I’m sure most of us have a spot of nature’s beauty within a short driving distance of our homes. One of those spots near me is the Kelso Conservation Area which features a massive wall of the Niagara Escarpment easily seen from the highway as you approach Toronto from the west.
This was one of the sections of the Bruce Trail we had hiked in the winter of 2013 and I really wanted a return visit. With the countryside still ablaze in autumn colours, it seemed like a good time to re-hike this section.
The last time we came this way, the ski hill was buzzing with activity as we went past … the trail buried under a few feet of snow. This time there was only an early morning frost on the ground, which quickly burned off in the sun, and the only sound was the hum of the highway far below.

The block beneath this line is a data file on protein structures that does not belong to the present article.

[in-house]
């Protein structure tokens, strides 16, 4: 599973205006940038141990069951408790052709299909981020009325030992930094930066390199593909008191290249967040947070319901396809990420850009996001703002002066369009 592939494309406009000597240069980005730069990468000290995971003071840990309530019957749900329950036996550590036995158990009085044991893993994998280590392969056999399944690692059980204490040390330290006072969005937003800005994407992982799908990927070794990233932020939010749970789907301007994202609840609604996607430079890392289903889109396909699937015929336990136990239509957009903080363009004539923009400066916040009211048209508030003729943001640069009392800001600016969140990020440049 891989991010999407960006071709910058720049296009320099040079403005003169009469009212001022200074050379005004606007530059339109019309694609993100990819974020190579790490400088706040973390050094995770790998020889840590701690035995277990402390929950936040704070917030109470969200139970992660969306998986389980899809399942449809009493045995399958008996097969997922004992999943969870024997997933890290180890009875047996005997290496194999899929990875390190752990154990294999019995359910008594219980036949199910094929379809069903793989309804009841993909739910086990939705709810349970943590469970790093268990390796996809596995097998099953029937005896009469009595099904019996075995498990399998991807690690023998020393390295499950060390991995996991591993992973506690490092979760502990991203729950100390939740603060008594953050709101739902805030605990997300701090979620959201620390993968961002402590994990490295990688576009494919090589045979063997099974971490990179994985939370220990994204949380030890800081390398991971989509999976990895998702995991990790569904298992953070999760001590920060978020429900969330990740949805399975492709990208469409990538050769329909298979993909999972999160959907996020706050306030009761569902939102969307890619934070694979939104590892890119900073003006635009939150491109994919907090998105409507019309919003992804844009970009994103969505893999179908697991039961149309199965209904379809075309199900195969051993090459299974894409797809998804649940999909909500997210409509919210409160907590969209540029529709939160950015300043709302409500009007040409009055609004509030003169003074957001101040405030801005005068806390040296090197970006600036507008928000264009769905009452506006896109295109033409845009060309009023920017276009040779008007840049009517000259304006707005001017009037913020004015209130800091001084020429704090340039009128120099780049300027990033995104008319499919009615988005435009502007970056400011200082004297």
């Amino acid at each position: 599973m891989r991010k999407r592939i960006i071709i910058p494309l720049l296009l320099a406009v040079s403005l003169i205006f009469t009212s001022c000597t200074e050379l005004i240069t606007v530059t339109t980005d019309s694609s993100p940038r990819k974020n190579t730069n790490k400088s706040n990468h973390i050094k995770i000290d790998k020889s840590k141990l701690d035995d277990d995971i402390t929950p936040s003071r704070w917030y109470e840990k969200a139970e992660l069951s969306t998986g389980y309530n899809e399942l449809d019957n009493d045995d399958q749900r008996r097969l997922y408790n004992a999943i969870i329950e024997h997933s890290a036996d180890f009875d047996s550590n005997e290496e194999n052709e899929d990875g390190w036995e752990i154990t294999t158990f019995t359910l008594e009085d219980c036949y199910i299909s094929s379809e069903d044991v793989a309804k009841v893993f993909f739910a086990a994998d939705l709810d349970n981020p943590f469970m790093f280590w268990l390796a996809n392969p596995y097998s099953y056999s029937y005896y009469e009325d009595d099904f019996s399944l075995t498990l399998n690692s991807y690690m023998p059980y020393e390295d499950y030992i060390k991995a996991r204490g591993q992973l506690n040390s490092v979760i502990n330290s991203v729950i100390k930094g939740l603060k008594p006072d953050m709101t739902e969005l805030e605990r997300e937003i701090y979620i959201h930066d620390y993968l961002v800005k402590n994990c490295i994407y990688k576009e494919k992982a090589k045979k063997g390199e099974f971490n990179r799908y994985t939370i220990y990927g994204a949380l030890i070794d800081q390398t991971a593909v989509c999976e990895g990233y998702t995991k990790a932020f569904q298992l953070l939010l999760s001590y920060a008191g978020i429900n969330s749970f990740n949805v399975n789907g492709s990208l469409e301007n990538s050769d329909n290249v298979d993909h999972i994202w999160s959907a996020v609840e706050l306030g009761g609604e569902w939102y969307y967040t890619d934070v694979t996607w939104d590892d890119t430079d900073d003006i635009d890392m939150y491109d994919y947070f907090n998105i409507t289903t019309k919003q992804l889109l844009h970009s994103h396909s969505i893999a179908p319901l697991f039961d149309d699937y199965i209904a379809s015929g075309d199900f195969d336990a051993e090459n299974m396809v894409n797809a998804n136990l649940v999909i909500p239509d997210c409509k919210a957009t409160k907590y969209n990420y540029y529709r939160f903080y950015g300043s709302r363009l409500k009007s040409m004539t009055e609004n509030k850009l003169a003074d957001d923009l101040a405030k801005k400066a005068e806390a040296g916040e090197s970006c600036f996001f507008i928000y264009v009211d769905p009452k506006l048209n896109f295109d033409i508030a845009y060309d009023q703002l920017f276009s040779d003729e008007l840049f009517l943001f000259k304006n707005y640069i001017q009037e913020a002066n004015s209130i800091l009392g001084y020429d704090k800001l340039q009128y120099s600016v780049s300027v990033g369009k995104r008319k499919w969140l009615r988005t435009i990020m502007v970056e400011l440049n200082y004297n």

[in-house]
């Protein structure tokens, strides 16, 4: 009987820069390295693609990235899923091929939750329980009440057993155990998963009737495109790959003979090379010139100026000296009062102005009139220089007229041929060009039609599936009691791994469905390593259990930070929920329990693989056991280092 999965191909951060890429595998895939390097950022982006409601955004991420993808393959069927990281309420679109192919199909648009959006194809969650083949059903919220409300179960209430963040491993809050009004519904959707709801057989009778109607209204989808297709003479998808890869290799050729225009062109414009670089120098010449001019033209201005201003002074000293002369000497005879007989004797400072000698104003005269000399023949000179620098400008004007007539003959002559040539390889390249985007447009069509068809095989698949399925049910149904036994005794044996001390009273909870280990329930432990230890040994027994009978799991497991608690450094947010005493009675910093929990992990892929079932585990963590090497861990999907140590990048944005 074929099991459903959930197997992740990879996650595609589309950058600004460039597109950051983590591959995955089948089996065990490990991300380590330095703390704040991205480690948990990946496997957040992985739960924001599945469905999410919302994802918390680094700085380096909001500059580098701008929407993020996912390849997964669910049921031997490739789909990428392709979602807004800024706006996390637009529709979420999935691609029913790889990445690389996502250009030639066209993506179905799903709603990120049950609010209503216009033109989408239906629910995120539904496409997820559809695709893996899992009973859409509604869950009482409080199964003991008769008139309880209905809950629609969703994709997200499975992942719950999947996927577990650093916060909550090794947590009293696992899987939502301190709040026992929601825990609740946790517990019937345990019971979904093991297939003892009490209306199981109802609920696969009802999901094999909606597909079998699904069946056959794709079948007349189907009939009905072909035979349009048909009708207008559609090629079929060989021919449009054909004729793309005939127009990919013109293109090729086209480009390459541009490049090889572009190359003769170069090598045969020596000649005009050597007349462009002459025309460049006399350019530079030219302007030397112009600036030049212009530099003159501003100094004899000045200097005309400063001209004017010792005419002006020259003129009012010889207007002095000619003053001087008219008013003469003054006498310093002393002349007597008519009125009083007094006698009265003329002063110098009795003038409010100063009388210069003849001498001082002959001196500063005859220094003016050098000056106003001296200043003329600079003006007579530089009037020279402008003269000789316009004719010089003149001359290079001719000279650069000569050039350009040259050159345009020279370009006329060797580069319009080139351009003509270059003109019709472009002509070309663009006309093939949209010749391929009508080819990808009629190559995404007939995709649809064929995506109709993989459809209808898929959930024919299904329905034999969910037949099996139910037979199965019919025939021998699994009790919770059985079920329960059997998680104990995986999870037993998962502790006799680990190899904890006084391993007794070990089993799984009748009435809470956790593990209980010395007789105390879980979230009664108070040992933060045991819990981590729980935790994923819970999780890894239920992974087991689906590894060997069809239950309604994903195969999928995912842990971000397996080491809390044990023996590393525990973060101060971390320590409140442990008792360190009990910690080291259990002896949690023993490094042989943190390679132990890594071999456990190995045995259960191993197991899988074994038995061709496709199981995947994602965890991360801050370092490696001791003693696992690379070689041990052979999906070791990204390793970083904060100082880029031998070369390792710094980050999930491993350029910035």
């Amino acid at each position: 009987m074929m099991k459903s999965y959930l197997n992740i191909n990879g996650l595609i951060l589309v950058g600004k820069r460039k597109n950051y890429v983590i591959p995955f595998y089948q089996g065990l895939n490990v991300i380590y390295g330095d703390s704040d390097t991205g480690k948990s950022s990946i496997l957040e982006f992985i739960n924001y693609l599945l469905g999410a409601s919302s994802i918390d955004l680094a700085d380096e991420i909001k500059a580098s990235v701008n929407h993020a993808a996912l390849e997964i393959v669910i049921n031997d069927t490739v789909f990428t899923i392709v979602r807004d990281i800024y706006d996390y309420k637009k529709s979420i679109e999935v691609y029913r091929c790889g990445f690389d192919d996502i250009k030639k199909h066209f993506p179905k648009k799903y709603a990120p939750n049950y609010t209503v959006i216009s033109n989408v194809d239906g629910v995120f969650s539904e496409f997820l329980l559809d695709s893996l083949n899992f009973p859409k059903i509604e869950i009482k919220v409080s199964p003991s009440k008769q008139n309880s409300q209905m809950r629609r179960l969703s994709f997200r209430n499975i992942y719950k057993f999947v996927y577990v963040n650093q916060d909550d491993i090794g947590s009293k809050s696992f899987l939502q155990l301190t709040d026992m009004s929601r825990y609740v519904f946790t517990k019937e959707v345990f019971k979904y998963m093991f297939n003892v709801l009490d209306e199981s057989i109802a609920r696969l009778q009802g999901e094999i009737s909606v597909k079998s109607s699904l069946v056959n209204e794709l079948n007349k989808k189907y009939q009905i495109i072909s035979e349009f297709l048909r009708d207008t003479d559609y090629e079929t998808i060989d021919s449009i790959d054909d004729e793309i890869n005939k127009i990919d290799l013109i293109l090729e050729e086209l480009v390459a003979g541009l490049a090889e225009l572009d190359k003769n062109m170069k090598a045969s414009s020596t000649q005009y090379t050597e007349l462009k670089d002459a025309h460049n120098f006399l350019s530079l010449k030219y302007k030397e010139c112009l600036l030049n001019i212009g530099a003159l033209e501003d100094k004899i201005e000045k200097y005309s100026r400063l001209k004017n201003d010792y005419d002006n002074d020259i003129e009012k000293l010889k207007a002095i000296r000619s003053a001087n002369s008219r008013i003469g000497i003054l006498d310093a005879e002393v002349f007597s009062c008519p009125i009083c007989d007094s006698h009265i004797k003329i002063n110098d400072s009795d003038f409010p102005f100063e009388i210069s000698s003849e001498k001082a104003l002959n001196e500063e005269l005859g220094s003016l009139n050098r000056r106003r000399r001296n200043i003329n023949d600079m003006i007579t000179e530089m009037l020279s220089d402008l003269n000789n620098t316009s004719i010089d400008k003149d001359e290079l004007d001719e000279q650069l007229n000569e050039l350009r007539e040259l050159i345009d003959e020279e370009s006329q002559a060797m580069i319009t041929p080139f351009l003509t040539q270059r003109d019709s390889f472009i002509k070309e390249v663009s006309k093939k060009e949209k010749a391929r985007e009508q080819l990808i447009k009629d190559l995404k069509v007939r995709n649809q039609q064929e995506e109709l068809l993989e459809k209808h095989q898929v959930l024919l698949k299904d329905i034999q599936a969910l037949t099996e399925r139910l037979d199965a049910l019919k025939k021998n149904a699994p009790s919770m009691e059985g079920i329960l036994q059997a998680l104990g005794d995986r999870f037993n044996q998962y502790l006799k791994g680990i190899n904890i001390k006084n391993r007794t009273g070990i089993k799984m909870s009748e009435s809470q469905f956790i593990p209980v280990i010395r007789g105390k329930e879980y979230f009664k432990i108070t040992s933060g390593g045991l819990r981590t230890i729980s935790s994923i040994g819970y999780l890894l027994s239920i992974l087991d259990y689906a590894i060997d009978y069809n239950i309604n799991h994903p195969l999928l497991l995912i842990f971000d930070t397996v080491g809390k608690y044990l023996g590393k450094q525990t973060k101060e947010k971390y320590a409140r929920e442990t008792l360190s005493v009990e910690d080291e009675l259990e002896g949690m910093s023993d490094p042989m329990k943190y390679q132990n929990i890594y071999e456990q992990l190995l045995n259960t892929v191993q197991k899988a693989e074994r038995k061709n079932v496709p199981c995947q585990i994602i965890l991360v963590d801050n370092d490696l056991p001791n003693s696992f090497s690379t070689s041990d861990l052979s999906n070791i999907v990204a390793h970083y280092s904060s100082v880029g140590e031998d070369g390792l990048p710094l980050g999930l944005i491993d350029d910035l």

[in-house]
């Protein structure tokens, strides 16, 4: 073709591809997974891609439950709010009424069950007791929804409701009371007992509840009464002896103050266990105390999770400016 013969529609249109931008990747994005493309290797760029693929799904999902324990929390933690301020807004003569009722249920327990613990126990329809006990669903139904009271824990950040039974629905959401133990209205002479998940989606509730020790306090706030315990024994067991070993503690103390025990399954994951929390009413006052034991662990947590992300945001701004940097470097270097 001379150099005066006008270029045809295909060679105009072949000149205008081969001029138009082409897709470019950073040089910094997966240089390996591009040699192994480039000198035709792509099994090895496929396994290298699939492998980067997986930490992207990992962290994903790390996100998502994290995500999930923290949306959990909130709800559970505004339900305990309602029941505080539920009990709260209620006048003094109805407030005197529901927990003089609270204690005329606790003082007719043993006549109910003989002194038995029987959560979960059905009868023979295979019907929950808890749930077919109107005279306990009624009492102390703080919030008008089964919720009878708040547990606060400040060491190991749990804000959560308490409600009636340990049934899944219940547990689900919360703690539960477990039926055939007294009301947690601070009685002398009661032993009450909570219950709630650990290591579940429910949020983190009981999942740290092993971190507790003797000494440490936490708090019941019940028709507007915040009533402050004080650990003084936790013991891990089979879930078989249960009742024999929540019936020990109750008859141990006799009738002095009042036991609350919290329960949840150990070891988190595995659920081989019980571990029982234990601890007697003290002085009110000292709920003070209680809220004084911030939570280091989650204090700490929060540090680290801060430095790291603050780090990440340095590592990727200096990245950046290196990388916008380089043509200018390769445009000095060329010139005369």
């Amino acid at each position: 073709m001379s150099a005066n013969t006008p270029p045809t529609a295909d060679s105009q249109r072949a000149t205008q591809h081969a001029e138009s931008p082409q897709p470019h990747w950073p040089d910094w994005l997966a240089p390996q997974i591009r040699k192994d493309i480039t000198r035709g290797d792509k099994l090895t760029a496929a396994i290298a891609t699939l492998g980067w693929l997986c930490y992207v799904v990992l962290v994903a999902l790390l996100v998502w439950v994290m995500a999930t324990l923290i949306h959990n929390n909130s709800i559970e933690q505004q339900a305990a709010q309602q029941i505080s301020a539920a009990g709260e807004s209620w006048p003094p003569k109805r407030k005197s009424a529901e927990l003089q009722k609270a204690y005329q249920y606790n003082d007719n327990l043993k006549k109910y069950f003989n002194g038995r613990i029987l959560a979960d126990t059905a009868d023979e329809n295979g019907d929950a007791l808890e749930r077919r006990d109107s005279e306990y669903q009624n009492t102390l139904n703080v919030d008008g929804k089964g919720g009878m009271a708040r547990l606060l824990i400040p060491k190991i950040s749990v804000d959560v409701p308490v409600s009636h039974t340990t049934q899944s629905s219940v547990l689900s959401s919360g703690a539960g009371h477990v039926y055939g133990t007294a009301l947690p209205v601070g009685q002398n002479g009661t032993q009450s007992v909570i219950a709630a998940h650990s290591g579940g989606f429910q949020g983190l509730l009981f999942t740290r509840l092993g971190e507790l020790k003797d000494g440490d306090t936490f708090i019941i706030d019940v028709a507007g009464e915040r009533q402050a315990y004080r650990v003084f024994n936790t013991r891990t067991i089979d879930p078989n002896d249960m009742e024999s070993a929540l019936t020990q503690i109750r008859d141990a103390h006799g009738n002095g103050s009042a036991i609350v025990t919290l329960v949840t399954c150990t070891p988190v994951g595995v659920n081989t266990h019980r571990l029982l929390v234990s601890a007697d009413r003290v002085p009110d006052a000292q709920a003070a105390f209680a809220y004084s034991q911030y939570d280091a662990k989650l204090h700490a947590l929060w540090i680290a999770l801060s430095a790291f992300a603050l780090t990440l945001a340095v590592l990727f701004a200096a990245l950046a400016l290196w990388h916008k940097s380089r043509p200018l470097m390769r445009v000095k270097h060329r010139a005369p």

This day we encountered a group of high school students in the 15 to 17 year old range enrolled in a Leadership program focused on outdoor activities. Their day in Kelso was going to consist of mountain biking, caving, and rock climbing. There certainly wasn’t anything like that available when I was in high school.
As we watched them disappear into one of the fissures in the rock, I was curious and quickly scrambled to join them … but I admit I chickened out. The fissure became VERY narrow – the stuff of my nightmares – and while they had headlamps on, I was following in the growing darkness as their lights quickly disappeared ahead of me.
Helen was wiser and simply waited at the top for my sanity to eventually prevail.
When I saw this stone bench, I immediately thought of Jude at Travel Words and her ongoing series on benchs. Clearly I had not noticed this beauty in winter, but unfortunately it didn’t offer much of a view with a wall of trees in front of it.
The Bruce Trail winds through Kelso – often hugging the edge of the Escarpment – for about 6 km in one direction, but Kelso actually boast a web of over 20 km of trails.
Yes – this is a place I really like.